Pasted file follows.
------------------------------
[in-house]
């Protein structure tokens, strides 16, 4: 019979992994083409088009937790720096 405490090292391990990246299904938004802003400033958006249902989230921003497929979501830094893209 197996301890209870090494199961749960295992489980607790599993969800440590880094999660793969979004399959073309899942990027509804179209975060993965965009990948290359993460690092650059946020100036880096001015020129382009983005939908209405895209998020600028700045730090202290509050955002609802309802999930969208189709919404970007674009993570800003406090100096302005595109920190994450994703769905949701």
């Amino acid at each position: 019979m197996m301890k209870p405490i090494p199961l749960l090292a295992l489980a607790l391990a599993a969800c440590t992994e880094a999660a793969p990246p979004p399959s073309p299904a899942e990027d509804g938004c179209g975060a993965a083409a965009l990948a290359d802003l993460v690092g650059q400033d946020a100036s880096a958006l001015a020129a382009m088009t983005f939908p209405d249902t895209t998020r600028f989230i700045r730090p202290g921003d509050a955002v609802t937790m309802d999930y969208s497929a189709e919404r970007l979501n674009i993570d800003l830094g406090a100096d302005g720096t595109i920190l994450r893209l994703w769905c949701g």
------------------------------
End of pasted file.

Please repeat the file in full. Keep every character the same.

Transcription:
[in-house]
């Protein structure tokens, strides 16, 4: 019979992994083409088009937790720096 405490090292391990990246299904938004802003400033958006249902989230921003497929979501830094893209 197996301890209870090494199961749960295992489980607790599993969800440590880094999660793969979004399959073309899942990027509804179209975060993965965009990948290359993460690092650059946020100036880096001015020129382009983005939908209405895209998020600028700045730090202290509050955002609802309802999930969208189709919404970007674009993570800003406090100096302005595109920190994450994703769905949701």
């Amino acid at each position: 019979m197996m301890k209870p405490i090494p199961l749960l090292a295992l489980a607790l391990a599993a969800c440590t992994e880094a999660a793969p990246p979004p399959s073309p299904a899942e990027d509804g938004c179209g975060a993965a083409a965009l990948a290359d802003l993460v690092g650059q400033d946020a100036s880096a958006l001015a020129a382009m088009t983005f939908p209405d249902t895209t998020r600028f989230i700045r730090p202290g921003d509050a955002v609802t937790m309802d999930y969208s497929a189709e919404r970007l979501n674009i993570d800003l830094g406090a100096d302005g720096t595109i920190l994450r893209l994703w769905c949701g």